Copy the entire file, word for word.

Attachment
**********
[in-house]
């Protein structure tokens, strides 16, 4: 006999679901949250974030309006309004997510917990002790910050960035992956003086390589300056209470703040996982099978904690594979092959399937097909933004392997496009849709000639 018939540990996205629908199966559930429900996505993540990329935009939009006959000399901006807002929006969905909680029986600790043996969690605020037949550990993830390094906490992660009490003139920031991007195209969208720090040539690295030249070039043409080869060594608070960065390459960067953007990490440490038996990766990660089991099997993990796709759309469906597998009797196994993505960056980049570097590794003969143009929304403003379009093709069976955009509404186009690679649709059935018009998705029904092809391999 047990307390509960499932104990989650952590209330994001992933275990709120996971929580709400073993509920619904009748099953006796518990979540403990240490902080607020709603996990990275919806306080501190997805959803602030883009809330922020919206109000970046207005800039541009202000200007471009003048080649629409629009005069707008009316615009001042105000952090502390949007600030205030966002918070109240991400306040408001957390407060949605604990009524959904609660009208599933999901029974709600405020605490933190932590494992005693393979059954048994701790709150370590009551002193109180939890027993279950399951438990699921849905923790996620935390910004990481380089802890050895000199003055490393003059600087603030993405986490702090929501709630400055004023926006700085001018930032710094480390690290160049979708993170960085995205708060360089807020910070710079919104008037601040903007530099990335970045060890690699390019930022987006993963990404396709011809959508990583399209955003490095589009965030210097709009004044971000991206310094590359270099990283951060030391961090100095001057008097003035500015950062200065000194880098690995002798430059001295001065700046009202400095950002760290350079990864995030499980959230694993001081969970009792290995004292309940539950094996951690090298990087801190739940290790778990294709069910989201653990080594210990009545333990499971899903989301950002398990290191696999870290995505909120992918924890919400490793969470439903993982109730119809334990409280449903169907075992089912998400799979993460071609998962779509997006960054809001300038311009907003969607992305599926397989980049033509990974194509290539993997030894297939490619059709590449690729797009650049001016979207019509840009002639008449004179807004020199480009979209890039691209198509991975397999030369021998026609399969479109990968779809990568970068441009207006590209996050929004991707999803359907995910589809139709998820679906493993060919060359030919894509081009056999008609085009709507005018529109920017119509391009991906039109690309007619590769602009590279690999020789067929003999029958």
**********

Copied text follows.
[in-house]
């Protein structure tokens, strides 16, 4: 006999679901949250974030309006309004997510917990002790910050960035992956003086390589300056209470703040996982099978904690594979092959399937097909933004392997496009849709000639 018939540990996205629908199966559930429900996505993540990329935009939009006959000399901006807002929006969905909680029986600790043996969690605020037949550990993830390094906490992660009490003139920031991007195209969208720090040539690295030249070039043409080869060594608070960065390459960067953007990490440490038996990766990660089991099997993990796709759309469906597998009797196994993505960056980049570097590794003969143009929304403003379009093709069976955009509404186009690679649709059935018009998705029904092809391999 047990307390509960499932104990989650952590209330994001992933275990709120996971929580709400073993509920619904009748099953006796518990979540403990240490902080607020709603996990990275919806306080501190997805959803602030883009809330922020919206109000970046207005800039541009202000200007471009003048080649629409629009005069707008009316615009001042105000952090502390949007600030205030966002918070109240991400306040408001957390407060949605604990009524959904609660009208599933999901029974709600405020605490933190932590494992005693393979059954048994701790709150370590009551002193109180939890027993279950399951438990699921849905923790996620935390910004990481380089802890050895000199003055490393003059600087603030993405986490702090929501709630400055004023926006700085001018930032710094480390690290160049979708993170960085995205708060360089807020910070710079919104008037601040903007530099990335970045060890690699390019930022987006993963990404396709011809959508990583399209955003490095589009965030210097709009004044971000991206310094590359270099990283951060030391961090100095001057008097003035500015950062200065000194880098690995002798430059001295001065700046009202400095950002760290350079990864995030499980959230694993001081969970009792290995004292309940539950094996951690090298990087801190739940290790778990294709069910989201653990080594210990009545333990499971899903989301950002398990290191696999870290995505909120992918924890919400490793969470439903993982109730119809334990409280449903169907075992089912998400799979993460071609998962779509997006960054809001300038311009907003969607992305599926397989980049033509990974194509290539993997030894297939490619059709590449690729797009650049001016979207019509840009002639008449004179807004020199480009979209890039691209198509991975397999030369021998026609399969479109990968779809990568970068441009207006590209996050929004991707999803359907995910589809139709998820679906493993060919060359030919894509081009056999008609085009709507005018529109920017119509391009991906039109690309007619590769602009590279690999020789067929003999029958």